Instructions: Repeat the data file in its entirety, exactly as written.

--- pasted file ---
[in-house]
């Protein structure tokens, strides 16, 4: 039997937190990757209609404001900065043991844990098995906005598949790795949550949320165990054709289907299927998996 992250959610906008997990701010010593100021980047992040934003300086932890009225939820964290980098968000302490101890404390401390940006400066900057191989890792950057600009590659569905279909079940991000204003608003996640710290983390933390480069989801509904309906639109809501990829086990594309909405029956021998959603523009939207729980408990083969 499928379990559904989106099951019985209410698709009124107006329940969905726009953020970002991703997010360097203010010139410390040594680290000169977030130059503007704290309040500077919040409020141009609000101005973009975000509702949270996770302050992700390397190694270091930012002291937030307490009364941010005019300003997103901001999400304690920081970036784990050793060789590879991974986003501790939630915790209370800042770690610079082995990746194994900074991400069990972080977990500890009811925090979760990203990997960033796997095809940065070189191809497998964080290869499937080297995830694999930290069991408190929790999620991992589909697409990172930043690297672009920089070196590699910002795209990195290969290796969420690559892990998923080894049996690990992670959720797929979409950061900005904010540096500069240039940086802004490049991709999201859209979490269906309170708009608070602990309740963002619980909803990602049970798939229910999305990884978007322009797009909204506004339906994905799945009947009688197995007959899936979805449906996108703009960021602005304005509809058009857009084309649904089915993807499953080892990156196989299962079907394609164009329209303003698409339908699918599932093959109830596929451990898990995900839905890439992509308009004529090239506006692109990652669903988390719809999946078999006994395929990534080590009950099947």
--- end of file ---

[in-house]
């Protein structure tokens, strides 16, 4: 039997937190990757209609404001900065043991844990098995906005598949790795949550949320165990054709289907299927998996 992250959610906008997990701010010593100021980047992040934003300086932890009225939820964290980098968000302490101890404390401390940006400066900057191989890792950057600009590659569905279909079940991000204003608003996640710290983390933390480069989801509904309906639109809501990829086990594309909405029956021998959603523009939207729980408990083969 499928379990559904989106099951019985209410698709009124107006329940969905726009953020970002991703997010360097203010010139410390040594680290000169977030130059503007704290309040500077919040409020141009609000101005973009975000509702949270996770302050992700390397190694270091930012002291937030307490009364941010005019300003997103901001999400304690920081970036784990050793060789590879991974986003501790939630915790209370800042770690610079082995990746194994900074991400069990972080977990500890009811925090979760990203990997960033796997095809940065070189191809497998964080290869499937080297995830694999930290069991408190929790999620991992589909697409990172930043690297672009920089070196590699910002795209990195290969290796969420690559892990998923080894049996690990992670959720797929979409950061900005904010540096500069240039940086802004490049991709999201859209979490269906309170708009608070602990309740963002619980909803990602049970798939229910999305990884978007322009797009909204506004339906994905799945009947009688197995007959899936979805449906996108703009960021602005304005509809058009857009084309649904089915993807499953080892990156196989299962079907394609164009329209303003698409339908699918599932093959109830596929451990898990995900839905890439992509308009004529090239506006692109990652669903988390719809999946078999006994395929990534080590009950099947």